However, opinion researcher Lev Gudkov has little confidence that a change in politics will be initiated by the power elite. While there are different interest groups and conflicts within this group, i.e., between those who command the regular army and those in charge of mercenaries or between the security hard-liners and the economic elite, he sums up that these conflicts are beyond any serious assessment from the outside.

He moreover points out that there is systemic and ongoing repression of members of the power elite as well. Every year, between two and three percent of the functionary class is replaced – sometimes arrested and sentenced. In recent years alone, ten to twelve percent of the members of the political class have been replaced. This creates a climate of fear that forces loyalty, Gudkov says. The fact that in Moscow, the political leadership, as it was at the start of the war, is in office without significant change confirms the sociologist’s observation, as do the cases of “defenestration” where singular Russians “fell” from windows, like the Russian Lukoil chief who spoke out against Russia’s war.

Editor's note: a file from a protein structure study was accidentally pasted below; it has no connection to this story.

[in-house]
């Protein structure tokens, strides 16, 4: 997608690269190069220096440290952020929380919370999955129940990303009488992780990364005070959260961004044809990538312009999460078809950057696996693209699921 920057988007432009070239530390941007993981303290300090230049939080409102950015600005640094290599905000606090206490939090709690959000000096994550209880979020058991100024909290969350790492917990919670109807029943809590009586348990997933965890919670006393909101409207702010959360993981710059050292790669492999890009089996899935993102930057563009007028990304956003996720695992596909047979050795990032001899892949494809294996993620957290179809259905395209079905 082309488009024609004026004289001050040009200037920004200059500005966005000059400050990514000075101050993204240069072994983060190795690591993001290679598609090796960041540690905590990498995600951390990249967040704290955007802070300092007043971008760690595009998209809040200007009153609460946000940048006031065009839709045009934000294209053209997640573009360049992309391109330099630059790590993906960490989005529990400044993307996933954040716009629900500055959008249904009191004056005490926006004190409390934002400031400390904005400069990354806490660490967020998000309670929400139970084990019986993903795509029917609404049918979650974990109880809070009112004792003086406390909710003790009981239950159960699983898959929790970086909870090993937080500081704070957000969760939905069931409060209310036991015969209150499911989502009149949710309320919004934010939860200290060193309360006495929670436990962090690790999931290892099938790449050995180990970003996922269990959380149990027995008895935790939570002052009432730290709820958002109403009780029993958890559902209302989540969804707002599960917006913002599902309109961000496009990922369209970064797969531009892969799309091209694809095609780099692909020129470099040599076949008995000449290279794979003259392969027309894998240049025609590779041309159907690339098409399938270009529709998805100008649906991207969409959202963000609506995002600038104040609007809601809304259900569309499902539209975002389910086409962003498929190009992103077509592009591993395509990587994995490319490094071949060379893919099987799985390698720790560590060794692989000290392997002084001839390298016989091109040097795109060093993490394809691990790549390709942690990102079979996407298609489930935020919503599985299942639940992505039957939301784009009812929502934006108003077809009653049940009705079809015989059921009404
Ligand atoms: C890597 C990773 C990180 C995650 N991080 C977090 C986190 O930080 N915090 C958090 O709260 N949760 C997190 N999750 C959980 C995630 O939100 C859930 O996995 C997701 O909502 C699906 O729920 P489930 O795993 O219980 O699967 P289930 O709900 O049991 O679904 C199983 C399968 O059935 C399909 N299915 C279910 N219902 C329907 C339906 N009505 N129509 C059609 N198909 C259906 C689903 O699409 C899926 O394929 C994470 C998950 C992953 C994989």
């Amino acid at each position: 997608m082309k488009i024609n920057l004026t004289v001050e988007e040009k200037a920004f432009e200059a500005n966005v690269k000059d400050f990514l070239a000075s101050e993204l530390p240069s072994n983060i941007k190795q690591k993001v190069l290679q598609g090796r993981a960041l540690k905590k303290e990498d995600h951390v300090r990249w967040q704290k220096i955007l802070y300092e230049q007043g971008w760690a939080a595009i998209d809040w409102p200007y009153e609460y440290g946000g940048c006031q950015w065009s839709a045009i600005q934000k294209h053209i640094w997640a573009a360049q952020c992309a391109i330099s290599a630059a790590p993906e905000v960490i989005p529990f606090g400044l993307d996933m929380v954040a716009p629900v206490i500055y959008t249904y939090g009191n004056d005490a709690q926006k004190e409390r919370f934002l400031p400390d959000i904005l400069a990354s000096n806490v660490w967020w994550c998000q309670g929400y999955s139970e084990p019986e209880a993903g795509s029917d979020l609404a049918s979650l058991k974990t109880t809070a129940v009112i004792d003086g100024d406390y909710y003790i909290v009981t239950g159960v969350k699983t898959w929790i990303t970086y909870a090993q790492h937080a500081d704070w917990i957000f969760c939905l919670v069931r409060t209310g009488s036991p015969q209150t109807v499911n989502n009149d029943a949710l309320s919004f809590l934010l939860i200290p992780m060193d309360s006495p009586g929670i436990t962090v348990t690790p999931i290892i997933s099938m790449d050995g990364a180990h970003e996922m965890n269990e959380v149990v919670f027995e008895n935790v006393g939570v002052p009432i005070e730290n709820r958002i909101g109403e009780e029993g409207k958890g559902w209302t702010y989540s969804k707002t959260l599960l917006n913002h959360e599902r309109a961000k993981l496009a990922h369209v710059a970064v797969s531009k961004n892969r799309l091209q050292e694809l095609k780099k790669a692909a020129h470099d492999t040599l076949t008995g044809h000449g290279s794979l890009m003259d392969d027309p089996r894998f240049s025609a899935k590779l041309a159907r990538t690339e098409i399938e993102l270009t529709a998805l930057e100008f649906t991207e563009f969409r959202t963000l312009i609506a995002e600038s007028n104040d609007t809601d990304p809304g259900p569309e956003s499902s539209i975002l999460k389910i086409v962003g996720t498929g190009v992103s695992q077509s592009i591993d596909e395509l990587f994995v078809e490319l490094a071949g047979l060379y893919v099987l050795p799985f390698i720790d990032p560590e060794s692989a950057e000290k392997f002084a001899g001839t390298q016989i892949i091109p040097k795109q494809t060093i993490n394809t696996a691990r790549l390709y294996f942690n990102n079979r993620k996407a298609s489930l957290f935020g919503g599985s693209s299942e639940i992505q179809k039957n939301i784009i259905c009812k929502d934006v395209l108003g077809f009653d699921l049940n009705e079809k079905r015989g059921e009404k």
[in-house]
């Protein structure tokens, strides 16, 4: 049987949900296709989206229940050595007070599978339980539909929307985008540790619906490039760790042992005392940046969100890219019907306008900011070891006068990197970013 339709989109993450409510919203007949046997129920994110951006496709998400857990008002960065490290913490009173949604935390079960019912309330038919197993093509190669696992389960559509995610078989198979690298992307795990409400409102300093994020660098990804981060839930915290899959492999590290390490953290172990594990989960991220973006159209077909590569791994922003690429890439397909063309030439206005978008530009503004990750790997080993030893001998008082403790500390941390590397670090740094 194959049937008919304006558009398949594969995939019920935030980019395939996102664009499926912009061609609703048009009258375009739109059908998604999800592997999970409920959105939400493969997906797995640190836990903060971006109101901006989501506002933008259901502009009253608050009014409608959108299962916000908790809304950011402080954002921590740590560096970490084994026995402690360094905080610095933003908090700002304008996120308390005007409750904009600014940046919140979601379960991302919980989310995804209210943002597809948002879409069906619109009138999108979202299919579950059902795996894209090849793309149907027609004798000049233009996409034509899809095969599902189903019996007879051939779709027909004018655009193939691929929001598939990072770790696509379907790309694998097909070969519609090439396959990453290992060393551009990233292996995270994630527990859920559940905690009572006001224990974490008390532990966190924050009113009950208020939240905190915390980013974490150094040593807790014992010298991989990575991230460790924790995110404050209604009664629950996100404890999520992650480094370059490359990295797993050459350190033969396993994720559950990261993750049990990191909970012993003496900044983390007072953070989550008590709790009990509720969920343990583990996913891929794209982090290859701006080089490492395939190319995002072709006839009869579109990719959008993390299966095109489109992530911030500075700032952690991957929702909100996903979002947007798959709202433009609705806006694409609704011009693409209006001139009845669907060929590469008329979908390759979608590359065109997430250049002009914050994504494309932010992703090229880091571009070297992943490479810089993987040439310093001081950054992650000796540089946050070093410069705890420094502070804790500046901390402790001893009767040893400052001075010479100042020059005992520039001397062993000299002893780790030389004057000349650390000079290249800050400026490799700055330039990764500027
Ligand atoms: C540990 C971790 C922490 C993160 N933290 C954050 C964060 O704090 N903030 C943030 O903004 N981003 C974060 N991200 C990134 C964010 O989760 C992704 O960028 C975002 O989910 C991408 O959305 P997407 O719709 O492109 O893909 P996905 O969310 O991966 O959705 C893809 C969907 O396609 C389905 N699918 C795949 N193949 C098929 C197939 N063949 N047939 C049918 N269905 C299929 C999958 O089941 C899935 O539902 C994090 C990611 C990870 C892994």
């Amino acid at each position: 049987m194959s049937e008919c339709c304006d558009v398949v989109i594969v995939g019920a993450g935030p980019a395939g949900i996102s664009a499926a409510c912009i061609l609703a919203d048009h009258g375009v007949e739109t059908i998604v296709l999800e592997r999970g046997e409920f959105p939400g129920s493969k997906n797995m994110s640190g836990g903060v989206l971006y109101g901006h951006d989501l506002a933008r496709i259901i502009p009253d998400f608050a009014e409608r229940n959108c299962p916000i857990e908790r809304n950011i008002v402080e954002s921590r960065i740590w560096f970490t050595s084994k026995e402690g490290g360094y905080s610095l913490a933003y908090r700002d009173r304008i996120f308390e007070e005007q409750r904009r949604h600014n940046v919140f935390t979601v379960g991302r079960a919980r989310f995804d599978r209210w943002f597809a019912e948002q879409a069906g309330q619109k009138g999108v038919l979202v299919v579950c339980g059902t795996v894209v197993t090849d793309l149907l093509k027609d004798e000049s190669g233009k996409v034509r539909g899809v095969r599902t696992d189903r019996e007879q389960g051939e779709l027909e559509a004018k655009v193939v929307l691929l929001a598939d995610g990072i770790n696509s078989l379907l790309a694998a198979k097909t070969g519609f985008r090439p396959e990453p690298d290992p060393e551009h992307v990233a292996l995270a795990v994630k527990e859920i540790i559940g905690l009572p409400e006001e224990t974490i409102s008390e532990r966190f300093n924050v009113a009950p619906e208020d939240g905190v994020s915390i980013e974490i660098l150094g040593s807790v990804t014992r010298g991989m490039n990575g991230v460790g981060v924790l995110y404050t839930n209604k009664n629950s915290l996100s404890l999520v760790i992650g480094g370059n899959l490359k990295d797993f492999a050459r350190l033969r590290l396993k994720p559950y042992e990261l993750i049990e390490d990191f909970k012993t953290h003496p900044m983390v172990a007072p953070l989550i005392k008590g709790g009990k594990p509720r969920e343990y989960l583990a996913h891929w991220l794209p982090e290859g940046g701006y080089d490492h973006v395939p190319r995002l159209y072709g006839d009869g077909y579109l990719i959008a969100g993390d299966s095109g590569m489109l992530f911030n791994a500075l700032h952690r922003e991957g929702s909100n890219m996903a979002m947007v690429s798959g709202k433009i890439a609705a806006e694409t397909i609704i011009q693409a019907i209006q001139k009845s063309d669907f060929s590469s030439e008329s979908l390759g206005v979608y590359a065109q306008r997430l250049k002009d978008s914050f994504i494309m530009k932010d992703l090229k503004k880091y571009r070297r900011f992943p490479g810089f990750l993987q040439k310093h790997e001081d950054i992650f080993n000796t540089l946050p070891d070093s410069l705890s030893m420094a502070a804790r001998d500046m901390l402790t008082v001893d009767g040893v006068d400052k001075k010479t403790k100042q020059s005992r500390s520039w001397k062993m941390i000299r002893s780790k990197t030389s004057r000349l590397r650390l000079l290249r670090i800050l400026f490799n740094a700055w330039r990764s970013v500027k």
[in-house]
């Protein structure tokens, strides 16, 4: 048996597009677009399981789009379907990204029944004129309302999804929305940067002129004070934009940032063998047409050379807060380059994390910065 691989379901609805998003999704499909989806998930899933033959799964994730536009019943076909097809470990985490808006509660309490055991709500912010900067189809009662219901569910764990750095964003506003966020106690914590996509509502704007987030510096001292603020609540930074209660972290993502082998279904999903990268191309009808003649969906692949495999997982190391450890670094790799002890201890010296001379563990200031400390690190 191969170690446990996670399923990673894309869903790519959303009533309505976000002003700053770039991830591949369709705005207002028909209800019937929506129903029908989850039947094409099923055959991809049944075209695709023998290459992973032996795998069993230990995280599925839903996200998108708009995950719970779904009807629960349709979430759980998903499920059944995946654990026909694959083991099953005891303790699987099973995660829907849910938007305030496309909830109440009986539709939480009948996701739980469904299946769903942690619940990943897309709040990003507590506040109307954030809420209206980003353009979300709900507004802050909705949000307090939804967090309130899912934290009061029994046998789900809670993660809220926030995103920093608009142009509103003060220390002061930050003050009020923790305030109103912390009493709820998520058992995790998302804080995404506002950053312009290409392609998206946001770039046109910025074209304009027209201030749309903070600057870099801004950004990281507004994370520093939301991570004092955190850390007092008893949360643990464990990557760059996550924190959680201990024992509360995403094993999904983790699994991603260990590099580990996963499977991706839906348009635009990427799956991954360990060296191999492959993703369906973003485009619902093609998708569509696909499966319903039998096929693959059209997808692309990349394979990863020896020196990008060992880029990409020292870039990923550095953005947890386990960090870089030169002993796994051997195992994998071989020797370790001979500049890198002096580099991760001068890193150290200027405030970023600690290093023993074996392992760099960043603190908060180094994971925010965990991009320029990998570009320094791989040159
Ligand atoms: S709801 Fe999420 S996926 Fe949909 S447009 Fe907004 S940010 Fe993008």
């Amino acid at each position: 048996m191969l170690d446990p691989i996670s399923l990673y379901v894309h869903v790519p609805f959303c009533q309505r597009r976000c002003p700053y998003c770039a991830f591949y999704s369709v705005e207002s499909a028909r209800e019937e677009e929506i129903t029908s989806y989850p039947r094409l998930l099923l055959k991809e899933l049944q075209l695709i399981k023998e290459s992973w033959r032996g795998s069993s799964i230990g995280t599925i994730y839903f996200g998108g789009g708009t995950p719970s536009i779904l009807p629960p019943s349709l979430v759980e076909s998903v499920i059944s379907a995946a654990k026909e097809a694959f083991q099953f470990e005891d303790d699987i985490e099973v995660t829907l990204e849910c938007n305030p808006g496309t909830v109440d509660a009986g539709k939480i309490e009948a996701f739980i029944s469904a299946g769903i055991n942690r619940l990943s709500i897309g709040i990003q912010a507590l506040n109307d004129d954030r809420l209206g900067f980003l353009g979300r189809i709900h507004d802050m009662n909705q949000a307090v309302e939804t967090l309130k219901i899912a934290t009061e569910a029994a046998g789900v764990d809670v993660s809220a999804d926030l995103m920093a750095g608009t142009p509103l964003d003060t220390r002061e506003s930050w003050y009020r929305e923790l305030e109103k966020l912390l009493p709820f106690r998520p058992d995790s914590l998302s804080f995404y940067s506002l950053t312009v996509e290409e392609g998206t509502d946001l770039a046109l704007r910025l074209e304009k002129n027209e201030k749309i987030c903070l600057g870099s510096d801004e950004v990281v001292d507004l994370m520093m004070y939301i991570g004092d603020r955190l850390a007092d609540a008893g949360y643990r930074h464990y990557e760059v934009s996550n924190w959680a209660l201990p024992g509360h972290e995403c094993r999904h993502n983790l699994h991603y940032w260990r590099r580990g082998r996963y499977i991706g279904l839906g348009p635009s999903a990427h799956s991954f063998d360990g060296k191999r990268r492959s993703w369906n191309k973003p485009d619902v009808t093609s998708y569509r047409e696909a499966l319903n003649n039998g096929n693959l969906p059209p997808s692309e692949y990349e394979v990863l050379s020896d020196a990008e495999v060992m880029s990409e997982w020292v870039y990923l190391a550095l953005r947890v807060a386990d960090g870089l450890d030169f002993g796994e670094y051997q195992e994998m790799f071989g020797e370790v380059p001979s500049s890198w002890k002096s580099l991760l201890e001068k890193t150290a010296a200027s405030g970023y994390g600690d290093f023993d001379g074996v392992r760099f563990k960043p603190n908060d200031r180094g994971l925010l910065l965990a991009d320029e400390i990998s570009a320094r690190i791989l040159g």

Russians are conscious they live in an increasingly totalitarian system

But not only elites support Putin’s course. The author of this blog post is one of the many who believed that coffins with Russian soldiers would weaken Putin’s support. Gudkov, who at the beginning of the war also had illusions about its rejection, shows with his data that passivity and “submissiveness” are stronger. Over 70% of the Russian population supported the war consistently.

chart: Do you personally support the actions of Russian military forces in Ukraine?
Source: Levada Center

At the same time, a slim majority of around 50% wants an end to the fighting. Gudkov explains this apparent “contradiction in people’s minds” with, on the one hand, people’s identification with Russia, while on the other hand, there is a personal level of concern about their own lives. Publicist and long-time observer of Russian society Jens Siegert in his essay “Victory of Apathy” attributes this to the fact that precisely the younger age group is affected by the war personally, with mainly younger men having to go to war.

Chart: Do you think it is necessary to continue military actions or proceed to negotiations?
Source: Levada Center

Perhaps the use of mercenaries, especially in the high-loss battles, is also helping to keep protests down, as many of them were recruited in Russia’s prisons and camps and lured with the prospect of post-deployment impunity. In addition, there are now, at least in Putin’s address to the Russian nation, manifold promises being made to the families of the wounded, as well as “heroization” of the fallen.